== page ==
The storm is upon us and we are not ready

President Cyril Ramaphosa's address to the nation on Sunday, July 12 2020 was more stern than usual.
President Cyril Ramaphosa's address to the nation on Sunday, July 12 2020 was more stern than usual.

President Cyril Ramaphosa’s sixth Covid-19 address to the nation was the usual mix of alarming statistics, policy incoherence and mixed messaging.

The state of disaster was extended to mid-August, the ban on the sale of alcohol was reinstated, the night curfew is back, and the wearing of face masks is now mandatory.

Like it or not, there is at least something to be said for some of these measures. The disaster that is Covid-19 has ramped up to the point where infections are growing by over 12,000 a day – 500 an hour.  Hospitals – particularly in the Eastern Cape, where even pre-pandemic the health system was  on the brink of collapse – are taking enormous strain and most are not coping.

Alcohol sales resulted in substantial pressure on hospital trauma units, reducing the time and scarce resources these institutions have to devote to the flood of Covid-19 patients.  Most of these and other traumas reportedly occur at night, perhaps justifying the curfew. The wearing of masks has been proven beyond doubt to curb the spread of infection. Making it mandatory makes sense.

But that is where logic and common sense ended. Allowing local taxis to load to 100% capacity is absurd and dangerous. It literally turns taxis into vehicles of infection. It can only be that the politicians are pandering to a powerful lobby with ownership and other tentacles that reach deep within government. There can be no other logical explanation.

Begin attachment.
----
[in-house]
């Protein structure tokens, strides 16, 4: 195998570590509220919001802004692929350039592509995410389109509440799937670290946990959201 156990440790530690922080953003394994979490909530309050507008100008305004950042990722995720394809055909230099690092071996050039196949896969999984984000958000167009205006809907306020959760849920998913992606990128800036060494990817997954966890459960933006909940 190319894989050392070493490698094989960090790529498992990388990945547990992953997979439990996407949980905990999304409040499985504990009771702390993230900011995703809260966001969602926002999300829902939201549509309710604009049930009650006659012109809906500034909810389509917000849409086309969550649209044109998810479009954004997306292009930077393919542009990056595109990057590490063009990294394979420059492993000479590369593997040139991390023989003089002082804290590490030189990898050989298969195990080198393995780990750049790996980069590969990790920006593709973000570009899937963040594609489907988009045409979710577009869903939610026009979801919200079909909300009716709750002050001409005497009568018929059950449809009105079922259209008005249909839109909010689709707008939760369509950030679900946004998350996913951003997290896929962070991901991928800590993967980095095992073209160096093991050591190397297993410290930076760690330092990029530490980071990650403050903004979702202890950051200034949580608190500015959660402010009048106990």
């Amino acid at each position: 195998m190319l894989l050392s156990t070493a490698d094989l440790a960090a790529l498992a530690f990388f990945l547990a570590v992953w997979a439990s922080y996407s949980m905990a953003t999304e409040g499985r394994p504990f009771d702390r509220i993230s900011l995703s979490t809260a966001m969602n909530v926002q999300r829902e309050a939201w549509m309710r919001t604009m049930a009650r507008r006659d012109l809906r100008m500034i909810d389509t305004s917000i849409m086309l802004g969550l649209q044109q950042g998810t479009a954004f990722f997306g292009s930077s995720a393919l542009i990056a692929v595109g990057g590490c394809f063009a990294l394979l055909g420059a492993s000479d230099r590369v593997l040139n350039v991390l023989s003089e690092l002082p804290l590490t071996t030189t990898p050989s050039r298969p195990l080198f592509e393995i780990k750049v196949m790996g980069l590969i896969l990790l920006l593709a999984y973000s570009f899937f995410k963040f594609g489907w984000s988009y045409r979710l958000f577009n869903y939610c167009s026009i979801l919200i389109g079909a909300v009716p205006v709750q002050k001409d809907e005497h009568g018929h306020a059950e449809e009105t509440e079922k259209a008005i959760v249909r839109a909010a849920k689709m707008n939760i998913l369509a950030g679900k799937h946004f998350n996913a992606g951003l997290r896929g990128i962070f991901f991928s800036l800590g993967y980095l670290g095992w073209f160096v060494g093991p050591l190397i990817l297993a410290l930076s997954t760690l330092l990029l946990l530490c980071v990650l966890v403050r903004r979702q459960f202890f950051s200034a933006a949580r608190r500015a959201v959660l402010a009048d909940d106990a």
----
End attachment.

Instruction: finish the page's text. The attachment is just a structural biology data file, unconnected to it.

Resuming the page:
Allowing local taxis to carry at 100% capacity is absurd and dangerous

Casinos and restaurants continue to function but visiting family is once again taboo. You can gather in groups of 50 to mourn the departed but you cannot find comfort with your family while alive.

There is much Ramaphosa did not say. He did not speak to the mismanagement and inefficiency which has left our desperately needed field hospitals empty. He did not explain why the lockdown was not adequately used to prepare our teetering health system to cope with the “storm that is upon us”. Testing, treatment and prevention capacity in provinces like our own is shockingly inadequate.

Government failure means citizens will have to step up to the plate. Safety nets offered by most governments are, in our country, porous and weak.  Stay at home if possible, practice physical distancing and  wear masks.

In all of this we will also be dealing with icy, devastating weather patterns and intensified load-shedding.

The storm predicted four months ago is upon us and we are not ready.

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